If you’re an audiophile, having a good car sound system is a luxury you’d go the extra mile to have. You’ve probably already looked into replacing your car’s factory speakers or have gotten around installing a subwoofer to improve the overall sound.
Now it’s time to complete your dream setup and give your sound its last needed boost with the perfect car amplifier.
But picking the right one out may be hard. The audio equipment market is bigger than ever. There is no shortage of car amplifier models being advertised as ‘the best one’ out there.
Here’s a piece of advice: the best car amplifier for one person may not be the best one for you. It’s all about finding one that will suit your needs and preferences the most.
So, buckle up and get ready to take notes as we guide you to finding the most suitable car amplifier that will complete your dream car audio system.
Best Car Amplifiers 2020
Our guide starts with a round-up of the car amplifiers we’ve found through hours of research and comparing. Take a look at each one’s specification and see which one appeals to you the most.
We’ve divided the list into three sections according to the model channel number: 2-channel, 4-channel and monoblock. They are the most common types of car amplifiers available in the market.
Channels will be discussed in-depth in the latter part of this guide.
Max: 1600W at 2 ohms
Top Rated Car Amplifiers Reviews
A 2-channel amplifier powerful enough to handle subwoofers?
The Boss Audio PT16oo Phantom is a 2-channel car amplifier of the A/B class. It can power two speakers or four subwoofers at 2 ohms due to its high peak power of 1600 Watts at 2 ohms. One of its features is switchable input sensitivity which provides adjustable control over input signal to achieve a balance between power and sound quality. This Class A/B amplifier also features a specific linear circuitry which reduces distortion while still improving efficiency.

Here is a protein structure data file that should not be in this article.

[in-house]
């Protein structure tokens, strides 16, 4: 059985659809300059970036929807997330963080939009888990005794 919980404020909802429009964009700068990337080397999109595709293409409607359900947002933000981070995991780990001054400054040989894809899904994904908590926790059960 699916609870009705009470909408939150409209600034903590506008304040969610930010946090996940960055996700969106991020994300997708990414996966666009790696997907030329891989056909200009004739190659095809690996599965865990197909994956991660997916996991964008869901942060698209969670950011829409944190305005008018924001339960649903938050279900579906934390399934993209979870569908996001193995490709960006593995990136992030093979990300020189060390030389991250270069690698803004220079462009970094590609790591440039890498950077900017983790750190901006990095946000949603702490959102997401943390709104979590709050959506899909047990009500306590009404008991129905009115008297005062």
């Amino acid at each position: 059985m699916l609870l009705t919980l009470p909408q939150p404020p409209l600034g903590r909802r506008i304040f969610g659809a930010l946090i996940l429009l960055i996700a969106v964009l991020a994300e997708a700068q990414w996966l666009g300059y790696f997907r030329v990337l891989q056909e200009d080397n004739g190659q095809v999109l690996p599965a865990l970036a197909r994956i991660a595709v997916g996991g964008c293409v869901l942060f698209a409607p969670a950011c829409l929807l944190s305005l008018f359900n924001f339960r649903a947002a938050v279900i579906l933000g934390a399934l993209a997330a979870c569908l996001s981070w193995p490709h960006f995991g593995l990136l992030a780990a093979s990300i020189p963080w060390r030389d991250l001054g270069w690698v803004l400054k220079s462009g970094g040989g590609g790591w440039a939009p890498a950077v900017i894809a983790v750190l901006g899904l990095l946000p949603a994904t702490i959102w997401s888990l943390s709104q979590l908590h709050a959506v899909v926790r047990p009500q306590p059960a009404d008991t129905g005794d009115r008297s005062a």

Another feature of the Boss Audio PT1600 Phantom is its wired remote which lets the user control the subwoofer level for a more customized sound output. It also has a variable bass boost option which can give the user more control of the bass range that the amplifier produces.
Although marketed as compatible with subwoofers, we recommend that users be careful when using this Boss amplifier with subwoofers as they can quickly overheat given that they’re Class A/B amplifiers not technically-meant to run subwoofers.
Frequency Response:9 Hz to 50 kHz ±1 dB
Power Handling: Max: 1600 Watts at 2 ohms | RMS: 600 Watts at 2 ohms
Dimensions: L 14” x H 2.25” x W 10.31
Compatibility with clean sound to boot
This amp features Rockford’s C.L.E.A.N. technology (Calibrated Level Eliminates Audible Noise) ensuring the constant production of clean sounds.
Frequency Response:20-20,000 Hz
Power Handling:100 Watts at 4 ohms | 150 watts at 2 ohms | 300 watts at 4 ohms(Bridged)
Dimensions:L 8 13/16" x H 2 7/16" x W 9 15/16"
Power in a small package
The Rockford Fosgate R250X4 Prime is a bridgeable 4-channel car amplifier which main selling point is its power and small size. This makes it perfect for powering an audio system in a vehicle without much space to spare. It can power four speakers at an RMS of 40 Watts a piece making your car an unbelievable chamber of quality sounds.
It’s also a bang for the buck as its cast-aluminum material efficiently manages heat from use ensuring this amplifier’s longevity. What more the Rockford Fosgate R250X4 Prime also has a short circuit protection. But despite these features, we recommend that you also install a cooling fan along with this amplifier if you plan on regularly using it for long periods of time.
Frequency Response:20-20K Hz
Power Handling:40 Watts at 4-Ohms | 60 Watts at 2-Ohms | 125 Watts at 4-Ohms Bridged
Dimensions: W 11 ¼” x L 7 3/8”x H 2”
Versatile and compact
The Alpine MRV-F300 is a 4-channel car amplifier which boasts versatility and compactness. Although a 4-channel amplifier, the Alpine MRV-F300 can be run as a 3-channel amplifier to power a subwoofer along with two other speakers. It can also function as a 2-channel amp to power two speakers at an RMS of 150 Watts each. At its 4-channel setting, it can power four speakers at 50 Watts of RMS a piece.